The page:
Now Hear This
Los Angeles indie-rock pioneer Day Wave (the project of singer/instrumentalist Jackson Phillips) first emerged from the Bay Area in 2015 and quickly became known for his wavy lo-fi bedroom production. Tracks like "Drag" and "Something Here" put him on a global radar, boasting hundreds of millions of streams across DSPs and creating a lane for bedroom-pop that didn't previously exist. Now Jackson returns to the forefront of the indie space with Pastlife, an album that tackles themes of love, loss, and maneuvering life in your 30s. Singles "Where Do You Go" and "Before You Knew" kicked off the project and saw notable praise from PASTE, Lyrical Lemonade, Ones To Watch, Northern Transmissions and more, spins on SiriusXM's Alt Nation Advanced Placement, KCRW, SiriusXMU and features on coveted playlists like New Music Friday, Dopamine, and Today's Indie Rock to name a few. The title track off the forthcoming album, is a blustery indie-rock number that encapsulates the sweet nostalgia of missing someone. "I think of 'Pastlife' as the thesis statement for this record, because the overall theme is reminiscing on past chapters in my life. I have so many era's from my past that I miss, and so many friends left behind in those times. I wonder if they ever think of those times the way I do. " Jackson's knack for ear-catching melodies and simple, fresh production is cherished more than ever in a world saturated with overly-produced tracks. On Pastlife, Jackson takes it back to the basics of indie- a space he's been spearheading for the past 10 years and continues to rise to the top in, producing for a new generation of indie acts like Hana Vu, Saba, Hazel English, KennyHoopla and more.
Five years ago it seemed like Uncle Lucius had run its course. They had torn a swath out of the Texas roots music scene over a 13 year run, worn out 5 vans and recorded 4 albums, and grown a reputation at home and abroad as a thrilling, dynamic live act. Long-time fans were certain they'd be a massive global hit. The only question was when. Growing families demanded their fathers' attention, and years of touring started to feel like circles around a drain. The tide went out, and they folded up their sails.
The audience had other ideas. Interest in the band continued to grow during their absence from the touring circuit. Pro athletes used their songs for walk on music, and top-rated television shows (Yellowstone) featured their music during pivotal scenes.
"We should have broken up years ago," they joked.
They never intended to reunite. Some things are not up to us. intention is well & good, but some people are made to play together, meant to create together. And intuition was their intention, all along.
The tides had transferred, the forces realigned. Uncle Lucius was a dream, first materialized over dank nights at the Horseshoe Lounge, drinking cheap beer with Dixie while the jukebox moaned. It crystallized on endless highway drives and onstage fever dreams. It felt like part of the past, but where one van breaks down, another van comes rolling up.
After a five year hiatus, the band will be bringing their methods of soul, joy, and thunder to select stages across the country. All we've got is now.
On December 8th, the newly-reformed band will release their 5th album since 2015. Like It's The Last One Left carries on the Texas band’s deep rock and blues traditions while covering topics like mental health, love, and self-care.
Rosanne Cash left Nashville in the early 90's. The first album she recorded in New York with John Leventhal, The Wheel, celebrates 30 years with an exclusive 30th Anniversary Deluxe Edition that features a 2023 Remastered version of the original album and an additional 11 tracks from the 1993 Live from Austin City Limits and Live from The Columbia House Records Radio Hour sessions, making their digital debut. Rosanne says of the album, "It’s satisfying and sweet to re-introduce The Wheel in this thirtieth anniversary year. I can’t look back at that time and separate the music from Love. What was true then has become more true and more alive every day since. We listen to this record now, and wish we had mixed the vocal a little louder on this track, or had a different guitar sound on that track, but honestly, it’s perfect for its time and place. I have a friend who doesn’t believe that artists evolve, but that there are only different stages and expressions. I’m not sure about that, but in either case, I’m so grateful for The Wheel. It turns out I can’t orchestrate the movement of the stars. They do that all on their own."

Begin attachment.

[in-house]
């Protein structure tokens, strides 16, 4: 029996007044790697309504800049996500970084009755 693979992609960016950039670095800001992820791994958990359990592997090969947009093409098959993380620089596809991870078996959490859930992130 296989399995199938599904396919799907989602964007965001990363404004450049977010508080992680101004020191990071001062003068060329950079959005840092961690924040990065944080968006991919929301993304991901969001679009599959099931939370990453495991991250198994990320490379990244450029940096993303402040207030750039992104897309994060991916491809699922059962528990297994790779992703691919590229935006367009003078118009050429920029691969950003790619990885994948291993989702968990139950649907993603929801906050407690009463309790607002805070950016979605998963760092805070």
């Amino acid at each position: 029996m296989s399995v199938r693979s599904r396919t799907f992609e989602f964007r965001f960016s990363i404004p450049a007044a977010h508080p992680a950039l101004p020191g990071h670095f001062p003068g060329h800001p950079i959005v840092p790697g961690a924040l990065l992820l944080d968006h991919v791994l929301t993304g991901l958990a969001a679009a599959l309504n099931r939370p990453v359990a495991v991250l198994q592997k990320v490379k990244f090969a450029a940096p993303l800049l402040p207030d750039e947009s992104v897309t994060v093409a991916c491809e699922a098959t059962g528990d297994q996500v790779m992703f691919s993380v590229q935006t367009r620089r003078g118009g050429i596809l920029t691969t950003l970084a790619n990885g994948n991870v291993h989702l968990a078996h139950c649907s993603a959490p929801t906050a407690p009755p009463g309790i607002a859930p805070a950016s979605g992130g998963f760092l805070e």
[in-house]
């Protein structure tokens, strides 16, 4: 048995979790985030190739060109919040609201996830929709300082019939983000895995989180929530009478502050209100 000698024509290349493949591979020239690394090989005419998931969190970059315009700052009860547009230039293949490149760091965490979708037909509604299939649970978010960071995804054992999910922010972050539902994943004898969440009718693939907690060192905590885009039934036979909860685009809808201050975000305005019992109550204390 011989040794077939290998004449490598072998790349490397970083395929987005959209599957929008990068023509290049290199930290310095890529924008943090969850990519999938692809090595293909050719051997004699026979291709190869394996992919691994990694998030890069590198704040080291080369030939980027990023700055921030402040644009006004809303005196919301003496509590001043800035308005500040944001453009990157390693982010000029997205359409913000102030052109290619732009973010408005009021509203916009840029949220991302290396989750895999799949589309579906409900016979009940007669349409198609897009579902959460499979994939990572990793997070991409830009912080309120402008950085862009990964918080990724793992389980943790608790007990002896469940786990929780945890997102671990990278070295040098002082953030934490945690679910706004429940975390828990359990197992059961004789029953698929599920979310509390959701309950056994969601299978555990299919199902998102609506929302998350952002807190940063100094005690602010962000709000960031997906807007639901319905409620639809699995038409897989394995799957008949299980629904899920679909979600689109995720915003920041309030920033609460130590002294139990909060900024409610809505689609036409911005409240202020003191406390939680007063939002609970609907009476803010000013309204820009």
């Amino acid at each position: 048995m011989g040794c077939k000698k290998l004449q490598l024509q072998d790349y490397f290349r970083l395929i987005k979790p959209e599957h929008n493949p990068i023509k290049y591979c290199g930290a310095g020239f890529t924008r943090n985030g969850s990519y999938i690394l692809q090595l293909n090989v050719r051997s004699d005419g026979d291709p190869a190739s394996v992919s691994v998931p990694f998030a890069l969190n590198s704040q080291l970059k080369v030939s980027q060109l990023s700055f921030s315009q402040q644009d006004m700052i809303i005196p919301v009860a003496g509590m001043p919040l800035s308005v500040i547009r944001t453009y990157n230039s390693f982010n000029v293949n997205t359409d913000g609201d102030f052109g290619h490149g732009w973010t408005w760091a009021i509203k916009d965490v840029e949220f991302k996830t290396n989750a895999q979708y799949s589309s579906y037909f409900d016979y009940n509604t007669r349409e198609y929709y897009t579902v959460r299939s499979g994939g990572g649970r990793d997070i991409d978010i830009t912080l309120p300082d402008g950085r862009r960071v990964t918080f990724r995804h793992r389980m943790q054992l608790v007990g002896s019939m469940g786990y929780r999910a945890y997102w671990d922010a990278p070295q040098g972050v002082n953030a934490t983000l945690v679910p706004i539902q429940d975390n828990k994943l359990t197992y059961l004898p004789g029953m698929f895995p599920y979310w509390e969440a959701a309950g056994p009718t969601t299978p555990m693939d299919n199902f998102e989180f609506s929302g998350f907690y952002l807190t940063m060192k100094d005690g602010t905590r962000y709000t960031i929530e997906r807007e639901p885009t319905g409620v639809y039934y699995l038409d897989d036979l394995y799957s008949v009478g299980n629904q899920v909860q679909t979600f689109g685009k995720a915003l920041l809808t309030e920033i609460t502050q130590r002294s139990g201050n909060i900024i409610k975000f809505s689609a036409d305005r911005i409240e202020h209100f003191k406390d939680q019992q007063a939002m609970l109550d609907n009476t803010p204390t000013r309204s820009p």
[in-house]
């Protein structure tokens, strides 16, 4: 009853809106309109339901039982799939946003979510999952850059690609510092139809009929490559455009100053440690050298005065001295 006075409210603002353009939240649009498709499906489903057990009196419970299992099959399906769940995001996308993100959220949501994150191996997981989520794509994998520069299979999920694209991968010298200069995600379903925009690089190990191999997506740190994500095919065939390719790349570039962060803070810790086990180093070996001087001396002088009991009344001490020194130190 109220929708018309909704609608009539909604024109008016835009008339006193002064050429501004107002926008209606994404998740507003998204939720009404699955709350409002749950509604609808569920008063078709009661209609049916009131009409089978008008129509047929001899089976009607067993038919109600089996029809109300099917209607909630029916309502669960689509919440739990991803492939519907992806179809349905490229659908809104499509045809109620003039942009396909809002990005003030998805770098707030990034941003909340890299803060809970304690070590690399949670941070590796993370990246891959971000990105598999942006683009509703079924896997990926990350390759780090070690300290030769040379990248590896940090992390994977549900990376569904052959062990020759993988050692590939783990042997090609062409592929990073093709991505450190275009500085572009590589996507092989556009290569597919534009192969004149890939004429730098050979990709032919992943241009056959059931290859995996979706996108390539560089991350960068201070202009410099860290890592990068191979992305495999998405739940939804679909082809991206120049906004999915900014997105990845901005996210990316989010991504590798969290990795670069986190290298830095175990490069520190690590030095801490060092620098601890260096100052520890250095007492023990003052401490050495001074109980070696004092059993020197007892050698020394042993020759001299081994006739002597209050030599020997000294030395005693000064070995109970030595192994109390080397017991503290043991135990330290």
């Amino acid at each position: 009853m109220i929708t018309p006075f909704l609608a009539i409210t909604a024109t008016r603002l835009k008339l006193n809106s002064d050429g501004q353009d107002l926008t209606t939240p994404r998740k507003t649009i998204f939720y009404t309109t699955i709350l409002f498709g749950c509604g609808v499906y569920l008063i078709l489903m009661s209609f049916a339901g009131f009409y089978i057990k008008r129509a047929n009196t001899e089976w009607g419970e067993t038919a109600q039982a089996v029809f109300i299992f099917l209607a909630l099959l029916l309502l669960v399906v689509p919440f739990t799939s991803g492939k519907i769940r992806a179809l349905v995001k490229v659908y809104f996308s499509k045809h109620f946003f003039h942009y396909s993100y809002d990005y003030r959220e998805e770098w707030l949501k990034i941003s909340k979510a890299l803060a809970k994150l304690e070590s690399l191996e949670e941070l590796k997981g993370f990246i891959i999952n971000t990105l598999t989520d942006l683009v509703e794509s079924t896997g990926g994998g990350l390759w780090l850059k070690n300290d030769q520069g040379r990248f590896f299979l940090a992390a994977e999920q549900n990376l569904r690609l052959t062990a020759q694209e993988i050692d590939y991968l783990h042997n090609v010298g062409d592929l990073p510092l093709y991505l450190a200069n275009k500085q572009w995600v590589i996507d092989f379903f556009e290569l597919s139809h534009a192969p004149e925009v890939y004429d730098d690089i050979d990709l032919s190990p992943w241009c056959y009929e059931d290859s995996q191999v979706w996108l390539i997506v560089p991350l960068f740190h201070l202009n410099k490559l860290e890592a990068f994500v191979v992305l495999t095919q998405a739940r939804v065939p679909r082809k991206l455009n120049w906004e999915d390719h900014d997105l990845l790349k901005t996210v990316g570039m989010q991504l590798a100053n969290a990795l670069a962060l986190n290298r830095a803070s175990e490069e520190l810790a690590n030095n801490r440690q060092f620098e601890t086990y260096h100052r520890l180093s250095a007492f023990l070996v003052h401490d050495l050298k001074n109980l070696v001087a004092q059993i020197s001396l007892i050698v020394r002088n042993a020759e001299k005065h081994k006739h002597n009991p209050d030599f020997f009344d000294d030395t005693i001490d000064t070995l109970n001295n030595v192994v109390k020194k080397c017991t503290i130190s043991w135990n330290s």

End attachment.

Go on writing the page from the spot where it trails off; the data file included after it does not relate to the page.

Each year, thousands of people flock to the city of Nashville with hopes of “making it”. Ironically, it wasn’t until Zach Russell made the decision to leave Music City, USA that he inked his first record deal with Thirty Tigers. Zach had stints as a manager at a shoe store and a karaoke host. He installed irrigation systems, and and also worked as a carpenter. He traveled the US and Europe as Tyler Childers merchandise manager for 3 years and got to witness firsthand what it takes to chase down greatness. Through it all, one thing that remained constant was his belief that he could chase it down as well.
Since leaving Nashville and returning back to the hills of East Tennessee, the past 18 months have been busy for Russell. He spent those months writing music, touring with The Alex Leach Band, and delivering a guest appearance on Adeem the Artist critically acclaimed album, White Trash Revelry. That wave of momentum has culminated to this moment, and the release of his highly anticipated full-length debut, Where the Flowers Meet the Dew.
Once again joining forces with up-and-coming producer Kyle Crownover (Adeem the Artist), this ten-song effort never takes its foot off the gas pedal. Dominant themes of wrestling with mortality, pondering reincarnation, and finding that ever elusive feeling of contentment that all weave gracefully through.
As the old saying goes, “Big hitters take big swings.”, and Russell’s choice as the first single is as bold a statement as can be made. Coming in at a shade over seven minutes long, “Born Again” begins as a rockabilly banger, then midway through, via a psychedelic segue it morphs into a funky, groove heavy jam. Russell sings of reincarnation and hints that perhaps every waking moment is, in fact, an opportunity to start anew.
The first half of the record is filled with traditional waltzes (“I Thought I Was the Trees”, “Take Me Back to Tennessee”), haunting electric folk (“What You Want Comes to You”), and 60’s R&B style (“Milk & Honey”) cuts. Its deep, mellow, and the lyrics are contemplative. It draws you in while not letting the listener get too comfortable.
Beginning with the aforementioned rip-roaring lead single, the back half of the record brings with it an altogether different vibe. Greasy, distorted guitar licks pepper the back half of Where the Flowers Meet the Dew. “Playing House” fully displays his creative dexterity, and would be right at home on a post-grunge rock radio station, circa 1998, sandwiched between Matchbox 20 and Third Eye Blind. There’s an underlying current filtering through the back half of the record that bristles with tongue in cheek humor, confidence, and all-out swagger. As a whole, Where the Flowers Meet the Dew is a remarkably ambitious effort that undoubtably demands and is worthy of repeated listens.